August 28th, 2015
A remarkable experiment is taking place near Mexico City, with the help of federal government funding. Local residents and artists have transformed Las Palmitas, a barrio in crime-ridden Pachuca, into a mega-mural of bright colours.
[T]he community-building efforts sparked by the mural project … have helped foster a new sense of civic pride and peaceful cohabitation. The Germen Crew [in charge of the work] spent months getting to know residents before the painting began, attending town meetings to discuss colours and workshops for children. ….
In Las Palmitas, officials say the programme, of which the mega-mural is part, led to a 79 per cent drop in the crime rate in the first half of this year, compared with levels in 2012. They see such grassroots campaigns as vital in a country struggling with rampant drug cartel-related violence and crime, Indeed, Mexico has thousands of barrios just as depressing and in need of rehabilitation. ….
[There is now] a queue of demands from cities to get the Palmitas treatment, including crime-torn Acapulco, Ciudad Juárez on the US border and Toluca, Ixtapaluca and Ecatepec in the troubled State of Mexico.
Jude Webber, “Mexico neighbourhood paints over troubles“, Financial Times, 27 August 2015 (metered paywall).
See also this ungated article in The Guardian.
For more ungated articles and images, google “Las Palmitas Pachuca Mexico”
August 28th, 2015
Pundits frequently warn us to avoid population ageing, because of its negative effect on economic growth. FT reader Simon Ross, in contrast, sees population ageing as an opportunity to be seized.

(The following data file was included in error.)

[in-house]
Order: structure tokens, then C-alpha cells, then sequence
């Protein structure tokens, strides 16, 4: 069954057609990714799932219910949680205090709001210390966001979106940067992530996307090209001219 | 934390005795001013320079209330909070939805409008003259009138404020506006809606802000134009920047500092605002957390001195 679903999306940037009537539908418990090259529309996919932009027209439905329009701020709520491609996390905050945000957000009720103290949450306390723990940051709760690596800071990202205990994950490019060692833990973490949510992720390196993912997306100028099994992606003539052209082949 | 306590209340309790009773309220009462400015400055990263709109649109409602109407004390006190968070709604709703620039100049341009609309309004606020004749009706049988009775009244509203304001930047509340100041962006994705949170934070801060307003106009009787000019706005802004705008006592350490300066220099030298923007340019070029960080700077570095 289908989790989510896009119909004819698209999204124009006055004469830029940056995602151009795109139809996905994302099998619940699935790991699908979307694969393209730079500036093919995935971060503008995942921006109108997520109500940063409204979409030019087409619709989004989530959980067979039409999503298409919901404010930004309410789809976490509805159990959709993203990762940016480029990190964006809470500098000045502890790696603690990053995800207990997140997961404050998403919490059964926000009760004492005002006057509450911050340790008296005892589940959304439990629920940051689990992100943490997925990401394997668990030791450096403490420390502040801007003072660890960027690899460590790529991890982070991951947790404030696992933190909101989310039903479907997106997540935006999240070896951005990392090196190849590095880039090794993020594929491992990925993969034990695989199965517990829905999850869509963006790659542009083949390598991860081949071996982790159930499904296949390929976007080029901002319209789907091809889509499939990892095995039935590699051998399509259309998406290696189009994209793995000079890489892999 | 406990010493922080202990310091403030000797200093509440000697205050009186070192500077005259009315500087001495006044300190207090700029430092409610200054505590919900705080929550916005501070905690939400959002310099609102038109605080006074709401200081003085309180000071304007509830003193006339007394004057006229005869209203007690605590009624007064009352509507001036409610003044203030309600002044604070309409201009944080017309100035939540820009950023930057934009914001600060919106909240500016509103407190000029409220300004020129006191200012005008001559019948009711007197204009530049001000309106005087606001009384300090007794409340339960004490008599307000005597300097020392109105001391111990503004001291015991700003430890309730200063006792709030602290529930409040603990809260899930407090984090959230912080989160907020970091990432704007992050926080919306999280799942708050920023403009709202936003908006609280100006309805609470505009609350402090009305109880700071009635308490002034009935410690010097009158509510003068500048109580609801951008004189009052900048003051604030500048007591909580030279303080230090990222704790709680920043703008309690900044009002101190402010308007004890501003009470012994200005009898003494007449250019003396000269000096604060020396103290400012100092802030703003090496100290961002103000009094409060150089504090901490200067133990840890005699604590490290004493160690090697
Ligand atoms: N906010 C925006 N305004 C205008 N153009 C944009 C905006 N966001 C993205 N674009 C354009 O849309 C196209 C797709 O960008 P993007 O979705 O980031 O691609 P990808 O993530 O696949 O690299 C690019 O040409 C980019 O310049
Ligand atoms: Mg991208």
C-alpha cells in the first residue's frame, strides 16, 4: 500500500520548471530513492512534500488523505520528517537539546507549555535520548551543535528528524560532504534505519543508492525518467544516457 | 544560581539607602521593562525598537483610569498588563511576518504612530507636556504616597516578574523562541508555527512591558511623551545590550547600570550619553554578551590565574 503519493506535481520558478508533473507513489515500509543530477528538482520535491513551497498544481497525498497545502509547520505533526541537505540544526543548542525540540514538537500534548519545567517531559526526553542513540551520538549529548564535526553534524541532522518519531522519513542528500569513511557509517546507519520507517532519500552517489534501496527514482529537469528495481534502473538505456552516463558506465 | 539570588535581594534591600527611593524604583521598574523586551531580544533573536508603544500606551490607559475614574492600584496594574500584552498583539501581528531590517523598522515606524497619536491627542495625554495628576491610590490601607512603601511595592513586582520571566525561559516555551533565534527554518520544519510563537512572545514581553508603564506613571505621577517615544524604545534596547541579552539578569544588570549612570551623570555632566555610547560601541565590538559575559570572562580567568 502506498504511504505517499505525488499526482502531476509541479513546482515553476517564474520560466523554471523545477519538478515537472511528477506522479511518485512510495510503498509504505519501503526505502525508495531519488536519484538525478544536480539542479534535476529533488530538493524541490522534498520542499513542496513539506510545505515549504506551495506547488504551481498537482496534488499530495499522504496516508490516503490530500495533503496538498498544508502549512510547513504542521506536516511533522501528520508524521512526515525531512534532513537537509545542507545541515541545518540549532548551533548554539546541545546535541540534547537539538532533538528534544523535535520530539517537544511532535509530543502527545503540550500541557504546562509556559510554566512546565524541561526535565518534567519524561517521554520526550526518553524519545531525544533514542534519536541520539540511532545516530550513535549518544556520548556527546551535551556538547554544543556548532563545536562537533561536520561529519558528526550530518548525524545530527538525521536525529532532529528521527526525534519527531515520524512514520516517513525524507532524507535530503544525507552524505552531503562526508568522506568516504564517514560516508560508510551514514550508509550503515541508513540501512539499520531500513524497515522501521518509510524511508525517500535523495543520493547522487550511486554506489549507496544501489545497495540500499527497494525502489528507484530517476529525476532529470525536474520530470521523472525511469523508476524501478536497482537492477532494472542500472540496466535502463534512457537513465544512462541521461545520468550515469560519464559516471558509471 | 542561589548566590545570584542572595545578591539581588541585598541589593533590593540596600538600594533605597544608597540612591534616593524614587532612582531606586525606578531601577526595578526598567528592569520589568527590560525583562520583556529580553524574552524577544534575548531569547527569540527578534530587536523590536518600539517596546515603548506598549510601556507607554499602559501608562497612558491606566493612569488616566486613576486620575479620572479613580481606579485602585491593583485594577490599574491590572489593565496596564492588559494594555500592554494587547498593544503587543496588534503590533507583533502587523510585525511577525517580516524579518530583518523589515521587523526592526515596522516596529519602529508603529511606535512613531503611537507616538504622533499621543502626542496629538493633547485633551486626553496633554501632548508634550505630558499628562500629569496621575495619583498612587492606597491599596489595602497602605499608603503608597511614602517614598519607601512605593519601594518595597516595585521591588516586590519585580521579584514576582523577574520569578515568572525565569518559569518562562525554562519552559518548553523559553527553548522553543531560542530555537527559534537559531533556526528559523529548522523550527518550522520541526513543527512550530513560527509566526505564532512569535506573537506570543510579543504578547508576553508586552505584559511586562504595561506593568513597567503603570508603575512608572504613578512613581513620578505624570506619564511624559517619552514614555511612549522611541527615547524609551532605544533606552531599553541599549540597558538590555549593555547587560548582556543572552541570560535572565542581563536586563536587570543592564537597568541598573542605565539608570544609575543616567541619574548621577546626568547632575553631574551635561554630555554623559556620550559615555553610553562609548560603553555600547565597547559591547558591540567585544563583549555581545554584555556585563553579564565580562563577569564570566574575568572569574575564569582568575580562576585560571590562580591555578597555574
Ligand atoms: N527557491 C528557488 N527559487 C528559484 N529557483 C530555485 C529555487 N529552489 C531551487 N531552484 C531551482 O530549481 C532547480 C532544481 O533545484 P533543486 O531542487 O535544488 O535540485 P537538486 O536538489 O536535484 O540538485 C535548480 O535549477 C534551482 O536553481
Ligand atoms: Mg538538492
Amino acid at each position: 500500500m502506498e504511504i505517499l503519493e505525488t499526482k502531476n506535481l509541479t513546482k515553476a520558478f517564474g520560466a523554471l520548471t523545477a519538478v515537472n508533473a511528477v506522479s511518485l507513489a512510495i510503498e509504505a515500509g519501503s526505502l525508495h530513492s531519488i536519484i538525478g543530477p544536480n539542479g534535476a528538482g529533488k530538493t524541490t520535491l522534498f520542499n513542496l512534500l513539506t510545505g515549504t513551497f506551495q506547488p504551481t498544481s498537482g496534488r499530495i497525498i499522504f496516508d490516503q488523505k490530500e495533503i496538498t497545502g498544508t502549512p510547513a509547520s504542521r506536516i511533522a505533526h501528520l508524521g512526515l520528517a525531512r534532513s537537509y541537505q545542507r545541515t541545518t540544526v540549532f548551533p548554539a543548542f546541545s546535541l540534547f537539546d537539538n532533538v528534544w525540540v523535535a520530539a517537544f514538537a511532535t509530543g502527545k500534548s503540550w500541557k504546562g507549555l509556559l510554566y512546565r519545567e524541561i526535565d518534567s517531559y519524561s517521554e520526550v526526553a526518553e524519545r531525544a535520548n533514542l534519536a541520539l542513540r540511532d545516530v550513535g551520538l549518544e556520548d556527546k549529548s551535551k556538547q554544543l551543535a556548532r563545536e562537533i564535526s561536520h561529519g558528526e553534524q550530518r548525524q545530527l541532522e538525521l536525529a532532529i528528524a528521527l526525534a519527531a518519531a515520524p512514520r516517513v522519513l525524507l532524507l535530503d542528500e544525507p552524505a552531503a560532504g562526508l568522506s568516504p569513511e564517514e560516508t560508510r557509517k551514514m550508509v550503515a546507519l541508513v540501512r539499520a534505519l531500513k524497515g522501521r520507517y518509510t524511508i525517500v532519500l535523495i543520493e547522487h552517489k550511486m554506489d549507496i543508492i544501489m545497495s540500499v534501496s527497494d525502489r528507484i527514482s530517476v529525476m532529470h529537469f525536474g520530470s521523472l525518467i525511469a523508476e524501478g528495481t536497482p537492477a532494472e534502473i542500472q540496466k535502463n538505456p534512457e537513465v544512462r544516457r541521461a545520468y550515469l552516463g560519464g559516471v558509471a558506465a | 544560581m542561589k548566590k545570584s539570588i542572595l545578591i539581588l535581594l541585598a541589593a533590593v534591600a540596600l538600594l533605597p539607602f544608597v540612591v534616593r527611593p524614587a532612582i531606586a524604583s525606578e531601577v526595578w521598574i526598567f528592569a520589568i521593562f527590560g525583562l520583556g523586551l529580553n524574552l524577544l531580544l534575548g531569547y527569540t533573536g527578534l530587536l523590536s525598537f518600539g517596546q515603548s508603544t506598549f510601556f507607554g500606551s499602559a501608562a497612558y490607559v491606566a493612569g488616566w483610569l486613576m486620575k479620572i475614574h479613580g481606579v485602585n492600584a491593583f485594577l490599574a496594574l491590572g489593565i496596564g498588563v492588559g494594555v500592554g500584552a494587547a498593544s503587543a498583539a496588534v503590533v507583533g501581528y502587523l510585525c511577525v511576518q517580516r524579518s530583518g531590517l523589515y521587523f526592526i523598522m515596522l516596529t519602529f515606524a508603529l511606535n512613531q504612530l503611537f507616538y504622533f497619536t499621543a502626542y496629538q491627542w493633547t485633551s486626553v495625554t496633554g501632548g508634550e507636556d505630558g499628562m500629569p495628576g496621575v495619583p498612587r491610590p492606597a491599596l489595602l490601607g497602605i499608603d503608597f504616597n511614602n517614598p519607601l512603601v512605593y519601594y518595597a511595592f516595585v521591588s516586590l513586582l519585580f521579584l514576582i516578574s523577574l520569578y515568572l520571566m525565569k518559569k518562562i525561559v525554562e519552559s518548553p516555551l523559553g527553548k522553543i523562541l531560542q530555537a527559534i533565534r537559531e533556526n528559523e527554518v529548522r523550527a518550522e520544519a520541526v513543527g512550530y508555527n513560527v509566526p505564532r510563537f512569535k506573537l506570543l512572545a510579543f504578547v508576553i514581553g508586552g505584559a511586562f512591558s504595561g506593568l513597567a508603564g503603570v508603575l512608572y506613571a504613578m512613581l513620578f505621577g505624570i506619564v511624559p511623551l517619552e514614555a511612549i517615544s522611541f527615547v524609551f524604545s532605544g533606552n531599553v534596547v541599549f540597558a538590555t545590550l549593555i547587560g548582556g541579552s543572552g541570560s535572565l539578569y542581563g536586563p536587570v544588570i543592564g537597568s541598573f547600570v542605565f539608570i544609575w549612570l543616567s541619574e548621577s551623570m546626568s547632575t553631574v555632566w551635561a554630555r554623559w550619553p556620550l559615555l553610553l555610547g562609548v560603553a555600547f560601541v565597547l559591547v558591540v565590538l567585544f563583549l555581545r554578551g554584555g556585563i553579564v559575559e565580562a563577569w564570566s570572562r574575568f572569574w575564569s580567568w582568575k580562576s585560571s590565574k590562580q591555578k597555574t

An ageing population should encourage us to use the skills and experience that workers have developed during their careers into their later lives. A falling workforce can prompt us to improve both workforce participation among the marginalised, and levels of automation and efficiency.
…. Populations cannot grow forever. A falling population is an opportunity to reduce the cost of living as competition for housing and other resources falls, to reduce emissions and resource depletion, to move to sustainable energy production and to improve biodiversity from today’s low levels. For the individual, what matters is not the overall size of the economy but average per capita income, and how that income is distributed. [Emphasis added.]
Simon Ross, “Use the experience older workers have developed“, letter to the editor, Financial Times, 27 August 2015 (metered paywall).
Mr Ross is CEO of Population Matters, a UK-based advocacy group.
August 26th, 2015
It is a mistake to focus basic education on job-specific skills that a changing world will render redundant in a few years. The objective should be to equip students to enjoy rewarding employment and fulfilling lives in a future environment whose demands we can neither anticipate nor predict. ….